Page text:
“While it is sadly popular nowadays to think that the world would be better off without humans,” a cached version of the essay reads, “or that Albertan children are unnecessary as we can import foreigners to replace ourselves, this is a sickly mentality that amounts to a drive for cultural suicide.”

Women’s “biological reality” is also under attack from a “present day delusion,” the essay continues.

“Women are not exactly equal to men,” it says. “To try to promote that women break into careers that men traditionally dominate is not only misguided, but it is harmful.”

Earhart is nuanced in her take on the scandal. While she called the thinking put forward by the third-place winner “terrible,” she also said she believes all women should be able to voice their opinions, as disagreeable as they may be.

“It’s just kind of a dangerous or concerning way to put your opinion out,” Earhart said. “But I do believe that all of the people who submitted essays are entitled to their opinion, and I don’t think it’s wrong, necessarily, that those essays were chosen.”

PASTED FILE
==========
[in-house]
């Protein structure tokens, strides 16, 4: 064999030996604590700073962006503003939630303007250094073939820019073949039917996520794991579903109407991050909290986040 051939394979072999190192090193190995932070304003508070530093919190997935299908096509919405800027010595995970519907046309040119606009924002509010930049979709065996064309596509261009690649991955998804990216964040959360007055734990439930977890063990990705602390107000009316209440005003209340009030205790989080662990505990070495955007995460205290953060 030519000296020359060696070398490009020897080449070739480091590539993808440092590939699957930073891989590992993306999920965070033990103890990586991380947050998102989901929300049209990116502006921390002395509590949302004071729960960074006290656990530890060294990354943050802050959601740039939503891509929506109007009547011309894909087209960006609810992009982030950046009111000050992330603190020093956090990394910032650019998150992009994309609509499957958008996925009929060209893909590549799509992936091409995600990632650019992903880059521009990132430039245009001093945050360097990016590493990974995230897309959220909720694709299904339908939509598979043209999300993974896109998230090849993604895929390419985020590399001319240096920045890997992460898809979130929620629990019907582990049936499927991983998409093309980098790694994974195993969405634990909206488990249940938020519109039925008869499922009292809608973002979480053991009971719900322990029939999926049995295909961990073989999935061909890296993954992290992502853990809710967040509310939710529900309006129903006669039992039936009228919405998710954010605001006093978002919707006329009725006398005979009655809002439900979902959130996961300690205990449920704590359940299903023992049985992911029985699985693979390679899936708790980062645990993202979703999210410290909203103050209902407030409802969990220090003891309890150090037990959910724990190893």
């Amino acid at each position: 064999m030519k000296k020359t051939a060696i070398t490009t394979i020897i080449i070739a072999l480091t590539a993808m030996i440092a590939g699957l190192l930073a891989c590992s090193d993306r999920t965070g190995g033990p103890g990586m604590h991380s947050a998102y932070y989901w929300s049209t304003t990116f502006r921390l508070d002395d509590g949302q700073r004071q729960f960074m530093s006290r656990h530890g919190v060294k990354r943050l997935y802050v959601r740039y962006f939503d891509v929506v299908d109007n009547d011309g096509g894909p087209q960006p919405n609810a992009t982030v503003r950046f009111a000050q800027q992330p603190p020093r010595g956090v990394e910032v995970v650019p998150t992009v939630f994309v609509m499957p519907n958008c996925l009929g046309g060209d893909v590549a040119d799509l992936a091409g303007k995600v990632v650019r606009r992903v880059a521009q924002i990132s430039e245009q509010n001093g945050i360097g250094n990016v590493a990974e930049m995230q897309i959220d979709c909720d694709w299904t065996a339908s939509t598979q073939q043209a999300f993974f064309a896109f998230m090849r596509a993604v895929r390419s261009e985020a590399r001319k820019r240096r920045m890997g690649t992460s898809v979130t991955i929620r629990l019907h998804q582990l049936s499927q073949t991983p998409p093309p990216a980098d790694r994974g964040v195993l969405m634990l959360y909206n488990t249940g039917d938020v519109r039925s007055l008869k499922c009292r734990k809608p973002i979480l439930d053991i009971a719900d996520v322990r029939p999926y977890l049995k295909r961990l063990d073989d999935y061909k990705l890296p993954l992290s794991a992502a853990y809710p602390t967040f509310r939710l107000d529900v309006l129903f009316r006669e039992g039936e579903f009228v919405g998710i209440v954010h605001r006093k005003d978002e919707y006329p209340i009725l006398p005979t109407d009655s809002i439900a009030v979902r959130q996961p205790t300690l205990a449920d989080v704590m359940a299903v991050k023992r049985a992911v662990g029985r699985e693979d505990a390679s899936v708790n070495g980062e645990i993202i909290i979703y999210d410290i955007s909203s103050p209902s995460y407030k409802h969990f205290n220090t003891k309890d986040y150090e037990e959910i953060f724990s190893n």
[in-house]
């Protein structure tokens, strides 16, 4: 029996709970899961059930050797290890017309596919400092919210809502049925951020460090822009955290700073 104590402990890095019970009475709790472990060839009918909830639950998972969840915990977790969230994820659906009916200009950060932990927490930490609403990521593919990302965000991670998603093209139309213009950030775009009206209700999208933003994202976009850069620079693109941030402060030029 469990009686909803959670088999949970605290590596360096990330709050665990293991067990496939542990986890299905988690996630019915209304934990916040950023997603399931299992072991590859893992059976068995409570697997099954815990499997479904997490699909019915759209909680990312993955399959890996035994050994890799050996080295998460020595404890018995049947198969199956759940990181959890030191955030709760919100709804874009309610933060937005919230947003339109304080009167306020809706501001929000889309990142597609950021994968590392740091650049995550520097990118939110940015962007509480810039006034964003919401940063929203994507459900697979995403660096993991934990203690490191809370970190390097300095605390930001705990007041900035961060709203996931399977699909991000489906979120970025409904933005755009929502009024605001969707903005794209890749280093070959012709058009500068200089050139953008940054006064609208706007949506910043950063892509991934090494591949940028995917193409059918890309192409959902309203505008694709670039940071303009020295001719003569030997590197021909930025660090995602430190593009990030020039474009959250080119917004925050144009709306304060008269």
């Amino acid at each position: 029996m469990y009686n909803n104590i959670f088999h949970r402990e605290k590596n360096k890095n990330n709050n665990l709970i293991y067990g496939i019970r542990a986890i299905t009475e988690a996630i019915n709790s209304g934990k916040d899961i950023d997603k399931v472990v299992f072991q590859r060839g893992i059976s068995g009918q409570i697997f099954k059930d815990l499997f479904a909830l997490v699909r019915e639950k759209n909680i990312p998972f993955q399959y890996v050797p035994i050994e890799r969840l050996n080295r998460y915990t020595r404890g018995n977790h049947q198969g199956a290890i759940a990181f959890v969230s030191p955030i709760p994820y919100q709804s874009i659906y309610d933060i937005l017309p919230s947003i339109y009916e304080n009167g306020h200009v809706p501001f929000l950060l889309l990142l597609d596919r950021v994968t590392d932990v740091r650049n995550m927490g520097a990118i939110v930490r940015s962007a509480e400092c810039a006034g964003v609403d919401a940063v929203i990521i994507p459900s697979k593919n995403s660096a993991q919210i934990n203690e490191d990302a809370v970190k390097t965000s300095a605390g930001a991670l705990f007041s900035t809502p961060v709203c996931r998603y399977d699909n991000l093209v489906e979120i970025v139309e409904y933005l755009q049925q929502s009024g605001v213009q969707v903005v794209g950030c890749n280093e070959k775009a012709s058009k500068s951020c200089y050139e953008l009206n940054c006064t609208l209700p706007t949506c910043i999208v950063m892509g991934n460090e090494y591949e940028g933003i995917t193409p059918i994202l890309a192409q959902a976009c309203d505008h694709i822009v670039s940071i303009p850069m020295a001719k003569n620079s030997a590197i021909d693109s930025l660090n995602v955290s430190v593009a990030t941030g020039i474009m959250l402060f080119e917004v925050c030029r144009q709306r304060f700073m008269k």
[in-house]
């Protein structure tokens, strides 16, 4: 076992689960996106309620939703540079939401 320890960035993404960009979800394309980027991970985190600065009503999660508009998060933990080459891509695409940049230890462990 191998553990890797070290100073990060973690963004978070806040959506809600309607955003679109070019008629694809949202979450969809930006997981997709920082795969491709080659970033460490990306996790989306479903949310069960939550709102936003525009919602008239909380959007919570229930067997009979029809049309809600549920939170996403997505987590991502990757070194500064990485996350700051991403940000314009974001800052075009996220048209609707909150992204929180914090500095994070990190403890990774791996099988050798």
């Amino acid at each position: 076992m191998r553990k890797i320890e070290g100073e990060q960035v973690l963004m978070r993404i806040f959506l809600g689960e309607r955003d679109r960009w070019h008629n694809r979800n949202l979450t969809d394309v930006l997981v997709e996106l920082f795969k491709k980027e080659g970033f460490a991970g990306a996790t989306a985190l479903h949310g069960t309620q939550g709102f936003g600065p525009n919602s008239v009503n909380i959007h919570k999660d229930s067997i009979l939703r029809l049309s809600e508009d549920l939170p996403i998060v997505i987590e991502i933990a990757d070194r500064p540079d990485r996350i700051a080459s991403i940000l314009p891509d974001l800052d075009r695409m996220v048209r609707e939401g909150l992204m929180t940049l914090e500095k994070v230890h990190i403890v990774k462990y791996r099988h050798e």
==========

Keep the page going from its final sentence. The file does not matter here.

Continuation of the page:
People grow out of opinions, she said, after pointing out that the contest was open to submissions from people as young as 17. If she had a chance to speak to the writer of the essay, Earhart said she’d seek to understand why they held those beliefs.

“I would rather have a conversation where they want to understand where I’m coming from and where I want to understand where they’re coming from.”

Earhart also pushed back on calls for the two UCP MLAs to resign their posts.

“I think it’s much more helpful for somebody to admit that what they’ve done is wrong or admit that something is off and then change their behaviour,” she said. “It gives a lot more hope than just somebody resigning.”